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Gender Differences in the Paths Leading to a STEM Baccalaureate

Authors


  • The author will share all data and coding information with those wishing to replicate the study. This research was supported by a grant from Alfred P. Sloan Foundation's Program on the Science and Engineering Workforce, and a grant from the National Science Foundation Science Resources Statistics Division. Syracuse sociology doctoral student Carrie Roseamelia and Jingwen Chen provided research assistance to this project. The author thanks Regina Werem, Susan Borker, Madonna Harrington Meyers, and Chris Himes for helpful comments and feedback.

Direct correspondence to Dr. Yingyi Ma, Maxwell School of Citizenship and Public Affairs, Syracuse University, Syracuse, NY 13244 〈yma03@maxwell.syr.edu〉.

Abstract

Objectives

Many have wondered why U.S. women continue to shun certain STEM fields, including science, technology, engineering, and mathematics. This study investigates this question and examines the pathways that women and men follow in attaining their STEM bachelor's degrees.

Methods

Using NELS 88-00 and the postsecondary transcript data, the descriptive analysis examines gender differences in the three stages of the STEM pipeline: expected college major, first major, and bachelor degree major. The multivariate analysis examines the outcomes of STEM degree attainment, the subfields attainment and the pathways in a series of logical steps.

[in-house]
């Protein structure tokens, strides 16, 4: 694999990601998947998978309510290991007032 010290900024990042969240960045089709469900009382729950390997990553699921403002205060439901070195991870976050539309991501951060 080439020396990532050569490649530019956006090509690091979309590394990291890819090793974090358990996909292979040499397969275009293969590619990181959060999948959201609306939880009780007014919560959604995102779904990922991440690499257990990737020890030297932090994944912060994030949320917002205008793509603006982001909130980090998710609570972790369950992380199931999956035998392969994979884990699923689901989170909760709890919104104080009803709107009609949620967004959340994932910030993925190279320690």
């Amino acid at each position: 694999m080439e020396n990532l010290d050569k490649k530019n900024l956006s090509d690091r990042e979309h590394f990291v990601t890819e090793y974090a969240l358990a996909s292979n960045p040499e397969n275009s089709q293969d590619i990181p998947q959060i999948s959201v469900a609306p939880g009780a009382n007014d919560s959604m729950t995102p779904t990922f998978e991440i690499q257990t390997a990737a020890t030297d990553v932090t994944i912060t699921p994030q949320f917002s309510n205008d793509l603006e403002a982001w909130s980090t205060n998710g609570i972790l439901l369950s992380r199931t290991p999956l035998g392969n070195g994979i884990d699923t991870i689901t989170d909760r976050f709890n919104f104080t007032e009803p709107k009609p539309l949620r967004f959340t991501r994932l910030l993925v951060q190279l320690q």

Results

Drawing from the pipeline model and its associated cumulative disadvantage theory, and the alternative framework of revolving door theory, analyses from this study indicate that men are more likely than women to follow the complete persistence pathway to attain STEM degrees, but women are as persistent as men once they expect a major in STEM as high school seniors. High school achievement, attitudes, and course taking are related to the subfields attainment, as well as the pathways of the STEM degree attainment.

Conclusions

Taken together, the results are more aligned with revolving door theory and support the contextual variability in the salience of gender to understand gender differences in attaining STEM fields.

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